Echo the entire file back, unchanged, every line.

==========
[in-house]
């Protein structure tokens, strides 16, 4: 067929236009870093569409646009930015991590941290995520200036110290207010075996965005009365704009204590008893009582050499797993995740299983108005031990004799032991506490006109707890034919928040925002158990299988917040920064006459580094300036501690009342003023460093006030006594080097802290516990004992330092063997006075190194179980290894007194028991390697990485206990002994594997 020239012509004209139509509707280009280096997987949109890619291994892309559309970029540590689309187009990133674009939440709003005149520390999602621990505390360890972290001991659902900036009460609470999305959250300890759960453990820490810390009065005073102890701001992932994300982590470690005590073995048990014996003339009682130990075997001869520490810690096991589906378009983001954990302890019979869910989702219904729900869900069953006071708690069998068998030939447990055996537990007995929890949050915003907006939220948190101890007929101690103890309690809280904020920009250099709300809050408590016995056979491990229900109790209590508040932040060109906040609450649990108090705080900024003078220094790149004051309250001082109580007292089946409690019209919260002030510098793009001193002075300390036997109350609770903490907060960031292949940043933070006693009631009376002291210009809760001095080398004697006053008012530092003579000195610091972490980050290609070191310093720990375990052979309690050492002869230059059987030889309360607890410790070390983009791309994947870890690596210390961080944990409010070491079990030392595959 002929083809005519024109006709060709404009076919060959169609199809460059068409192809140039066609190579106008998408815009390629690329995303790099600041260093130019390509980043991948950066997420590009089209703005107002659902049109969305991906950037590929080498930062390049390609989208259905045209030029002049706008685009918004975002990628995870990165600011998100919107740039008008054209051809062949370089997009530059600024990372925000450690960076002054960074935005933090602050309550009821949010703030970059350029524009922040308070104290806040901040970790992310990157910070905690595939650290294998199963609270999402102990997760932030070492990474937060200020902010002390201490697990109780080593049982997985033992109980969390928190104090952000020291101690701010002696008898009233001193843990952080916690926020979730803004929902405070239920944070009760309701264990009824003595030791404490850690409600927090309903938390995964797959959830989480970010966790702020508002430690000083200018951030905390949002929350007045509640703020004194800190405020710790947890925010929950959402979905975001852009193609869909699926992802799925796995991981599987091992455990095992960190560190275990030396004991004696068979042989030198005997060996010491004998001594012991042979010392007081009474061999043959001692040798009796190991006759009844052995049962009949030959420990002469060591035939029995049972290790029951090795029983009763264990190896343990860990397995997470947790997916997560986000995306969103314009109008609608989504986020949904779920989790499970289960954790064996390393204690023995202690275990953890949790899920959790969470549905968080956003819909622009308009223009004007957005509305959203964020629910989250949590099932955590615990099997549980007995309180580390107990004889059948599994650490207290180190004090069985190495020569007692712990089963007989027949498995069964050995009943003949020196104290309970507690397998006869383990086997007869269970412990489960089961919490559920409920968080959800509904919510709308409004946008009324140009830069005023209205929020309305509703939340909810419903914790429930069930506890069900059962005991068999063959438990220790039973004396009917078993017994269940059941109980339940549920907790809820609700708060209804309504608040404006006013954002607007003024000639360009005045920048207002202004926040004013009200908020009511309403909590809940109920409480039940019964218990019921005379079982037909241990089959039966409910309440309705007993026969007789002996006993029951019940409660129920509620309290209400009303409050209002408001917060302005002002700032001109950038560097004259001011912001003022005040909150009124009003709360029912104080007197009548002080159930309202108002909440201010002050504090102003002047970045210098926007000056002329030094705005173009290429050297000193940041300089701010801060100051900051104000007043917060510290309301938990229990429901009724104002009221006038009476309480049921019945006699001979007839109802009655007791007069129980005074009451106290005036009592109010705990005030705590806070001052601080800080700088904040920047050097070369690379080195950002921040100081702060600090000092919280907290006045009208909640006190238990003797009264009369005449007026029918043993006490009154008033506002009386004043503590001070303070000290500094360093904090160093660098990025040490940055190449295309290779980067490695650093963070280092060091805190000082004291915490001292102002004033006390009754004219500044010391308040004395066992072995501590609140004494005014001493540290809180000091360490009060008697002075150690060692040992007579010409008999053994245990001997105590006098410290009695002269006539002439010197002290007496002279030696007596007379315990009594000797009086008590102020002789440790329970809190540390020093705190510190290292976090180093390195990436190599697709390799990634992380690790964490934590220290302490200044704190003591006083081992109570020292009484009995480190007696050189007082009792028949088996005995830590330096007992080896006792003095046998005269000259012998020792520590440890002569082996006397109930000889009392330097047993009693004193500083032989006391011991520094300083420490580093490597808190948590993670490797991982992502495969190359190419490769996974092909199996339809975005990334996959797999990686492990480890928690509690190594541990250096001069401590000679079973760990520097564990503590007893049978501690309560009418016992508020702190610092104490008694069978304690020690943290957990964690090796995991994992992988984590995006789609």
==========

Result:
[in-house]
């Protein structure tokens, strides 16, 4: 067929236009870093569409646009930015991590941290995520200036110290207010075996965005009365704009204590008893009582050499797993995740299983108005031990004799032991506490006109707890034919928040925002158990299988917040920064006459580094300036501690009342003023460093006030006594080097802290516990004992330092063997006075190194179980290894007194028991390697990485206990002994594997 020239012509004209139509509707280009280096997987949109890619291994892309559309970029540590689309187009990133674009939440709003005149520390999602621990505390360890972290001991659902900036009460609470999305959250300890759960453990820490810390009065005073102890701001992932994300982590470690005590073995048990014996003339009682130990075997001869520490810690096991589906378009983001954990302890019979869910989702219904729900869900069953006071708690069998068998030939447990055996537990007995929890949050915003907006939220948190101890007929101690103890309690809280904020920009250099709300809050408590016995056979491990229900109790209590508040932040060109906040609450649990108090705080900024003078220094790149004051309250001082109580007292089946409690019209919260002030510098793009001193002075300390036997109350609770903490907060960031292949940043933070006693009631009376002291210009809760001095080398004697006053008012530092003579000195610091972490980050290609070191310093720990375990052979309690050492002869230059059987030889309360607890410790070390983009791309994947870890690596210390961080944990409010070491079990030392595959 002929083809005519024109006709060709404009076919060959169609199809460059068409192809140039066609190579106008998408815009390629690329995303790099600041260093130019390509980043991948950066997420590009089209703005107002659902049109969305991906950037590929080498930062390049390609989208259905045209030029002049706008685009918004975002990628995870990165600011998100919107740039008008054209051809062949370089997009530059600024990372925000450690960076002054960074935005933090602050309550009821949010703030970059350029524009922040308070104290806040901040970790992310990157910070905690595939650290294998199963609270999402102990997760932030070492990474937060200020902010002390201490697990109780080593049982997985033992109980969390928190104090952000020291101690701010002696008898009233001193843990952080916690926020979730803004929902405070239920944070009760309701264990009824003595030791404490850690409600927090309903938390995964797959959830989480970010966790702020508002430690000083200018951030905390949002929350007045509640703020004194800190405020710790947890925010929950959402979905975001852009193609869909699926992802799925796995991981599987091992455990095992960190560190275990030396004991004696068979042989030198005997060996010491004998001594012991042979010392007081009474061999043959001692040798009796190991006759009844052995049962009949030959420990002469060591035939029995049972290790029951090795029983009763264990190896343990860990397995997470947790997916997560986000995306969103314009109008609608989504986020949904779920989790499970289960954790064996390393204690023995202690275990953890949790899920959790969470549905968080956003819909622009308009223009004007957005509305959203964020629910989250949590099932955590615990099997549980007995309180580390107990004889059948599994650490207290180190004090069985190495020569007692712990089963007989027949498995069964050995009943003949020196104290309970507690397998006869383990086997007869269970412990489960089961919490559920409920968080959800509904919510709308409004946008009324140009830069005023209205929020309305509703939340909810419903914790429930069930506890069900059962005991068999063959438990220790039973004396009917078993017994269940059941109980339940549920907790809820609700708060209804309504608040404006006013954002607007003024000639360009005045920048207002202004926040004013009200908020009511309403909590809940109920409480039940019964218990019921005379079982037909241990089959039966409910309440309705007993026969007789002996006993029951019940409660129920509620309290209400009303409050209002408001917060302005002002700032001109950038560097004259001011912001003022005040909150009124009003709360029912104080007197009548002080159930309202108002909440201010002050504090102003002047970045210098926007000056002329030094705005173009290429050297000193940041300089701010801060100051900051104000007043917060510290309301938990229990429901009724104002009221006038009476309480049921019945006699001979007839109802009655007791007069129980005074009451106290005036009592109010705990005030705590806070001052601080800080700088904040920047050097070369690379080195950002921040100081702060600090000092919280907290006045009208909640006190238990003797009264009369005449007026029918043993006490009154008033506002009386004043503590001070303070000290500094360093904090160093660098990025040490940055190449295309290779980067490695650093963070280092060091805190000082004291915490001292102002004033006390009754004219500044010391308040004395066992072995501590609140004494005014001493540290809180000091360490009060008697002075150690060692040992007579010409008999053994245990001997105590006098410290009695002269006539002439010197002290007496002279030696007596007379315990009594000797009086008590102020002789440790329970809190540390020093705190510190290292976090180093390195990436190599697709390799990634992380690790964490934590220290302490200044704190003591006083081992109570020292009484009995480190007696050189007082009792028949088996005995830590330096007992080896006792003095046998005269000259012998020792520590440890002569082996006397109930000889009392330097047993009693004193500083032989006391011991520094300083420490580093490597808190948590993670490797991982992502495969190359190419490769996974092909199996339809975005990334996959797999990686492990480890928690509690190594541990250096001069401590000679079973760990520097564990503590007893049978501690309560009418016992508020702190610092104490008694069978304690020690943290957990964690090796995991994992992988984590995006789609």